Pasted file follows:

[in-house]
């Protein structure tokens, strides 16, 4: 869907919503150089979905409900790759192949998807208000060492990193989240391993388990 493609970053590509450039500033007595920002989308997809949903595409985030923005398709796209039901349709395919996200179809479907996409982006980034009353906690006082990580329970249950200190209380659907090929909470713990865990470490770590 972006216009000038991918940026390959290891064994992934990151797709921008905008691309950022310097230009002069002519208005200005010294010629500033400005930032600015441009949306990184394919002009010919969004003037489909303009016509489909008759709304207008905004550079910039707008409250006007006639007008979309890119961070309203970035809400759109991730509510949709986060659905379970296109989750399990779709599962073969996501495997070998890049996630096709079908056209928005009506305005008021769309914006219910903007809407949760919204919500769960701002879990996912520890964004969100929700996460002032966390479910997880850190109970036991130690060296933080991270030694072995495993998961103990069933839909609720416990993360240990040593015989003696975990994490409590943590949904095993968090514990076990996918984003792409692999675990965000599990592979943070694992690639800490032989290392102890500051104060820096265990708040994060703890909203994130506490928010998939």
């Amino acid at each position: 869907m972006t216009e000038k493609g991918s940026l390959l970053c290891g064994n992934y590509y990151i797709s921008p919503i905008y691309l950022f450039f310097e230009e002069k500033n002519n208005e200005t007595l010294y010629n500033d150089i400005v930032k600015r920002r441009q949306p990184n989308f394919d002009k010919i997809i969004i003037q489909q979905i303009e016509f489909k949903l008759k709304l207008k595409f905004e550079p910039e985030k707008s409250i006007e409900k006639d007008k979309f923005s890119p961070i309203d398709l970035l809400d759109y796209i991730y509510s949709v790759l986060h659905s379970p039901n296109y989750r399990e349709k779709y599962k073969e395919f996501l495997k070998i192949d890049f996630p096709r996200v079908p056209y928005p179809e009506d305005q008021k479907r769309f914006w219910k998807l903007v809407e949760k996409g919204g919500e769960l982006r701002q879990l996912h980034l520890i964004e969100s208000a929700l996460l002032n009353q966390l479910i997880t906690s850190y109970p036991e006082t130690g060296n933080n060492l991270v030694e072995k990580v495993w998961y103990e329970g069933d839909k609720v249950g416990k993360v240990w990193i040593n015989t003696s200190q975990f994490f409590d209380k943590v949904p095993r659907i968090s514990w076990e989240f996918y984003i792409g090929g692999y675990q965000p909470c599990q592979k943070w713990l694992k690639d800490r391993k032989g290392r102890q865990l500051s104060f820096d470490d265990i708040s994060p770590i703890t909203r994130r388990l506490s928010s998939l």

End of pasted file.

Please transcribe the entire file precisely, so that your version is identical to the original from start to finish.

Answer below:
[in-house]
């Protein structure tokens, strides 16, 4: 869907919503150089979905409900790759192949998807208000060492990193989240391993388990 493609970053590509450039500033007595920002989308997809949903595409985030923005398709796209039901349709395919996200179809479907996409982006980034009353906690006082990580329970249950200190209380659907090929909470713990865990470490770590 972006216009000038991918940026390959290891064994992934990151797709921008905008691309950022310097230009002069002519208005200005010294010629500033400005930032600015441009949306990184394919002009010919969004003037489909303009016509489909008759709304207008905004550079910039707008409250006007006639007008979309890119961070309203970035809400759109991730509510949709986060659905379970296109989750399990779709599962073969996501495997070998890049996630096709079908056209928005009506305005008021769309914006219910903007809407949760919204919500769960701002879990996912520890964004969100929700996460002032966390479910997880850190109970036991130690060296933080991270030694072995495993998961103990069933839909609720416990993360240990040593015989003696975990994490409590943590949904095993968090514990076990996918984003792409692999675990965000599990592979943070694992690639800490032989290392102890500051104060820096265990708040994060703890909203994130506490928010998939």
């Amino acid at each position: 869907m972006t216009e000038k493609g991918s940026l390959l970053c290891g064994n992934y590509y990151i797709s921008p919503i905008y691309l950022f450039f310097e230009e002069k500033n002519n208005e200005t007595l010294y010629n500033d150089i400005v930032k600015r920002r441009q949306p990184n989308f394919d002009k010919i997809i969004i003037q489909q979905i303009e016509f489909k949903l008759k709304l207008k595409f905004e550079p910039e985030k707008s409250i006007e409900k006639d007008k979309f923005s890119p961070i309203d398709l970035l809400d759109y796209i991730y509510s949709v790759l986060h659905s379970p039901n296109y989750r399990e349709k779709y599962k073969e395919f996501l495997k070998i192949d890049f996630p096709r996200v079908p056209y928005p179809e009506d305005q008021k479907r769309f914006w219910k998807l903007v809407e949760k996409g919204g919500e769960l982006r701002q879990l996912h980034l520890i964004e969100s208000a929700l996460l002032n009353q966390l479910i997880t906690s850190y109970p036991e006082t130690g060296n933080n060492l991270v030694e072995k990580v495993w998961y103990e329970g069933d839909k609720v249950g416990k993360v240990w990193i040593n015989t003696s200190q975990f994490f409590d209380k943590v949904p095993r659907i968090s514990w076990e989240f996918y984003i792409g090929g692999y675990q965000p909470c599990q592979k943070w713990l694992k690639d800490r391993k032989g290392r102890q865990l500051s104060f820096d470490d265990i708040s994060p770590i703890t909203r994130r388990l506490s928010s998939l």